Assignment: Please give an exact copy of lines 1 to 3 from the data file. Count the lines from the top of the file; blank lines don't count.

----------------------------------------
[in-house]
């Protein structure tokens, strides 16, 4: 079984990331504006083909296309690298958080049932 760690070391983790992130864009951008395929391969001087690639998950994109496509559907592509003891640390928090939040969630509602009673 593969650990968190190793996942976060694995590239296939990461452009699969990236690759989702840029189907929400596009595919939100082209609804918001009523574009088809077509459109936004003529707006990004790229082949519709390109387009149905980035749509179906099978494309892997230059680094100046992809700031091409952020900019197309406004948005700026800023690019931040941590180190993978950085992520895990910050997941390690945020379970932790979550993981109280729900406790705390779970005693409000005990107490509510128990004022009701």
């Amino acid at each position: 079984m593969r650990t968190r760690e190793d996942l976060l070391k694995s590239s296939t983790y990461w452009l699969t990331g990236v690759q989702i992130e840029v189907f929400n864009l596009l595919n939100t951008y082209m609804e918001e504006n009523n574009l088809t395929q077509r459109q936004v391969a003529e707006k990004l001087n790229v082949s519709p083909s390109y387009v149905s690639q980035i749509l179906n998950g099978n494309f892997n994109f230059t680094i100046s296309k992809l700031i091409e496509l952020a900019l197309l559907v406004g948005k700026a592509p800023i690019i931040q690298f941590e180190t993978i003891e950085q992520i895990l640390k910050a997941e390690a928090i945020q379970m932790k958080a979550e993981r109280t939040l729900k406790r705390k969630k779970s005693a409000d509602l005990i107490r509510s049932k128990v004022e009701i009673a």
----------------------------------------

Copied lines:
[in-house]
């Protein structure tokens, strides 16, 4: 079984990331504006083909296309690298958080049932 760690070391983790992130864009951008395929391969001087690639998950994109496509559907592509003891640390928090939040969630509602009673 593969650990968190190793996942976060694995590239296939990461452009699969990236690759989702840029189907929400596009595919939100082209609804918001009523574009088809077509459109936004003529707006990004790229082949519709390109387009149905980035749509179906099978494309892997230059680094100046992809700031091409952020900019197309406004948005700026800023690019931040941590180190993978950085992520895990910050997941390690945020379970932790979550993981109280729900406790705390779970005693409000005990107490509510128990004022009701």
């Amino acid at each position: 079984m593969r650990t968190r760690e190793d996942l976060l070391k694995s590239s296939t983790y990461w452009l699969t990331g990236v690759q989702i992130e840029v189907f929400n864009l596009l595919n939100t951008y082209m609804e918001e504006n009523n574009l088809t395929q077509r459109q936004v391969a003529e707006k990004l001087n790229v082949s519709p083909s390109y387009v149905s690639q980035i749509l179906n998950g099978n494309f892997n994109f230059t680094i100046s296309k992809l700031i091409e496509l952020a900019l197309l559907v406004g948005k700026a592509p800023i690019i931040q690298f941590e180190t993978i003891e950085q992520i895990l640390k910050a997941e390690a928090i945020q379970m932790k958080a979550e993981r109280t939040l729900k406790r705390k969630k779970s005693a409000d509602l005990i107490r509510s049932k128990v004022e009701i009673a």